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Walt Whitman's Needs



An Appeal for Him in 
  Great Britain.

Artists to His Aid—His Real Condition as Disclosed by a Visit to Him—Not in Need, but Not Unwilling to be Aided.

[Evening Post Special Cable Despatches: Copyright, 1886 by the Evening Post Publishing Co.]

A circular has been issued signed "Calamus," which hides the name of a well-known Scotch artist who desires to remain anonymous. It is headed "Walt Whitman Starving," and appeals for subscriptions from him. It begins: "A man's ransom wanted. The victim is in the hands of a relentless enemy, who, if the ransom be not speedily paid, will immediately make an end of him. Will his fellow-men put forth a hand to keep one of the world's immortals a little longer here, or will they allow death to take him ere his time?"

A copy of this has been sent to the editor of every leading paper here, accompanying a letter from Mr. Underwood, the United States Consul at Glasgow which confirms the statement regarding Mr. Whitman's necessitous circumstances. The circular has been widely and sympathetically noticed by the press, and a movement has been started in Glasgow, whereby a number of young artists give each a picture to be sold by public auction, the proceeds to go to Mr. Whitman.

A Call on the Poet at His Home.

[Special Despatch to The Evening Post.]

I found Walt Whitman in the kitchen at his home this morning, partaking of breakfast. The aroma of old Government Java dispelled all ideas of want, while a substantial meal did not convince a visitor that he was starving. Two handsome cats were purring contentedly about the ankles of the benign old man, and did not seem to be at all anxious about their future. A fine large coach dog was stretched out by his chair and looked up at the newspaper man with that lazy, yawning sort of a scrawling look that betokens anything but stomachic anxiety. Mr. Whitman ceased his petting of the handsome quadrupeds long enough to give his visitor a cordial greeting. As the good gray poet continued sipping his coffee the cablegram containing a reference to his needy condition and the circular alleged to be circulating England were shown him.

Tipping back in his chair in an easy manner, while he pushed his white locks back from his brow, the author of 'Leaves of Grass' said: "I have been pained to see the allusions in the New York papers to what is termed my extreme want. I always have enough to supply my daily wants, thanks to my kind friends at home and abroad, and am in no immediate danger of perishing. By the way, won't you have a cup of coffee? You will find it most excellent, I think. I am really not advised regarding the circular of which you speak. It may be so, and may not. My friends in Great Britain are very kind, and have on several occasions recollected me in little acts of pecuniary attention for which I am very grateful. They are very pleasant reminders of a pure friendship. About a year ago a testimonial of this sort from friends in England was sent me. It was very acceptable. Though, as I before stated, I have no knowledge of such a circular as the one you describe, yet if such a paper is being curculated and accomplishes its evident purpose, I will not decline the gift whether it be money or what not, and will thank the generous donors for their benefactions.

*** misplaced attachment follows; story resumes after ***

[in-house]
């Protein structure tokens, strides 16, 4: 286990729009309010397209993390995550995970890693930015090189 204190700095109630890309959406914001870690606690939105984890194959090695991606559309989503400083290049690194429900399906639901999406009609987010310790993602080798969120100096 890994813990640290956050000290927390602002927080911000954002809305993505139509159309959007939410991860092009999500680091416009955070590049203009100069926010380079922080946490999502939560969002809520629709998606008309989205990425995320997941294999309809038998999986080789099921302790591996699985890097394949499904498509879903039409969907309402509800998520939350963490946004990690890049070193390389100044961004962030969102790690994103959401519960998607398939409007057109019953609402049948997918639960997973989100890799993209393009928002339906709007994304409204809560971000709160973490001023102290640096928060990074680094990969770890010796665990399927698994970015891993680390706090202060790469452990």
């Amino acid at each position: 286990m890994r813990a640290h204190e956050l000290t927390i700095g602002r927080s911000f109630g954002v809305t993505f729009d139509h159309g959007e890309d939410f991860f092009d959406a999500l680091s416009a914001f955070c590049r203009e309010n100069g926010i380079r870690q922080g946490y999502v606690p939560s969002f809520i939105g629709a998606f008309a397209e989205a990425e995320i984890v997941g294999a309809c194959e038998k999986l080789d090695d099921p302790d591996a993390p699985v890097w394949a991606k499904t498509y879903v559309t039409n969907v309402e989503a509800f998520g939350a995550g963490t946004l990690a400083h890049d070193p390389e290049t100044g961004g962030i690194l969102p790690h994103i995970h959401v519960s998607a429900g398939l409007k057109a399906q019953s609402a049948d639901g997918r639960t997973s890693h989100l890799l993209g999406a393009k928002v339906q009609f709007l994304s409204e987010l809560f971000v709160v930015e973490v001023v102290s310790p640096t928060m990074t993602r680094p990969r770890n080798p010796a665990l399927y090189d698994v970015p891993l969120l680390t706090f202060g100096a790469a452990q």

"Regarding the insinuation of my being in want of the necessaries of life, I will state that I make it a rule never to affirm or deny stories the design of which is to malign or injure me. You can see for yourself my present condition. Yes, I will say I am not in want. My health is reasonably good. I lie abed in the morning till I have about exhausted the luxury of a morning nap, and come down stairs with a good appetite for breakfast. I am not doing any literary work just now worthy of mention."

Mr. Whitman gave physical evidence of his good health by courteously rising without effort as his visitor was about leaving, and grasping him heartily and vigorously by the hand.

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